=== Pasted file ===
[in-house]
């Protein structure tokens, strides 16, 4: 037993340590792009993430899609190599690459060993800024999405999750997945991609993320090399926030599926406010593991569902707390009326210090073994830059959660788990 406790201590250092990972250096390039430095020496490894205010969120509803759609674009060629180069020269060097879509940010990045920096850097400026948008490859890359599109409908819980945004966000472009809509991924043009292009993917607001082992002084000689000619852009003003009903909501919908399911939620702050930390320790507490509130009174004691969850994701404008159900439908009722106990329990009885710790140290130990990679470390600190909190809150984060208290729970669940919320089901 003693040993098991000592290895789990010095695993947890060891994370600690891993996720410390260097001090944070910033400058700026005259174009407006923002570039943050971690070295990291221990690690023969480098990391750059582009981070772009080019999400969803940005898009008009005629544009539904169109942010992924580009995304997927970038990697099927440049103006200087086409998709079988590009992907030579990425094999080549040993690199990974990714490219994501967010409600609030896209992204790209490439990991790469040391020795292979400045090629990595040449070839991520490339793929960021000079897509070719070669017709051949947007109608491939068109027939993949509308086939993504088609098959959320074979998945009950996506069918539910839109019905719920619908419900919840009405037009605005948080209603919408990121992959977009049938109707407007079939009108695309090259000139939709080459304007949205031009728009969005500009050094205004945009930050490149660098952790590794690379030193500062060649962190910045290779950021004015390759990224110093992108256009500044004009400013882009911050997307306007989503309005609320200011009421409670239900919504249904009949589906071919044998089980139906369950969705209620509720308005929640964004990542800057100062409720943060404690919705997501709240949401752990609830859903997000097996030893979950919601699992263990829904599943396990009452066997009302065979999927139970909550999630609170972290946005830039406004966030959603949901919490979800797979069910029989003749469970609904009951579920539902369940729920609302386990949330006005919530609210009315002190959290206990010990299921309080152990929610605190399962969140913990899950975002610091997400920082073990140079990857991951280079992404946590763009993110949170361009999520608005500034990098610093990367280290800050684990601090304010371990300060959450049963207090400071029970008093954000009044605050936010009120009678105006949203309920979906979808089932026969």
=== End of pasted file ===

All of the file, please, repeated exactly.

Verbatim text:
[in-house]
């Protein structure tokens, strides 16, 4: 037993340590792009993430899609190599690459060993800024999405999750997945991609993320090399926030599926406010593991569902707390009326210090073994830059959660788990 406790201590250092990972250096390039430095020496490894205010969120509803759609674009060629180069020269060097879509940010990045920096850097400026948008490859890359599109409908819980945004966000472009809509991924043009292009993917607001082992002084000689000619852009003003009903909501919908399911939620702050930390320790507490509130009174004691969850994701404008159900439908009722106990329990009885710790140290130990990679470390600190909190809150984060208290729970669940919320089901 003693040993098991000592290895789990010095695993947890060891994370600690891993996720410390260097001090944070910033400058700026005259174009407006923002570039943050971690070295990291221990690690023969480098990391750059582009981070772009080019999400969803940005898009008009005629544009539904169109942010992924580009995304997927970038990697099927440049103006200087086409998709079988590009992907030579990425094999080549040993690199990974990714490219994501967010409600609030896209992204790209490439990991790469040391020795292979400045090629990595040449070839991520490339793929960021000079897509070719070669017709051949947007109608491939068109027939993949509308086939993504088609098959959320074979998945009950996506069918539910839109019905719920619908419900919840009405037009605005948080209603919408990121992959977009049938109707407007079939009108695309090259000139939709080459304007949205031009728009969005500009050094205004945009930050490149660098952790590794690379030193500062060649962190910045290779950021004015390759990224110093992108256009500044004009400013882009911050997307306007989503309005609320200011009421409670239900919504249904009949589906071919044998089980139906369950969705209620509720308005929640964004990542800057100062409720943060404690919705997501709240949401752990609830859903997000097996030893979950919601699992263990829904599943396990009452066997009302065979999927139970909550999630609170972290946005830039406004966030959603949901919490979800797979069910029989003749469970609904009951579920539902369940729920609302386990949330006005919530609210009315002190959290206990010990299921309080152990929610605190399962969140913990899950975002610091997400920082073990140079990857991951280079992404946590763009993110949170361009999520608005500034990098610093990367280290800050684990601090304010371990300060959450049963207090400071029970008093954000009044605050936010009120009678105006949203309920979906979808089932026969």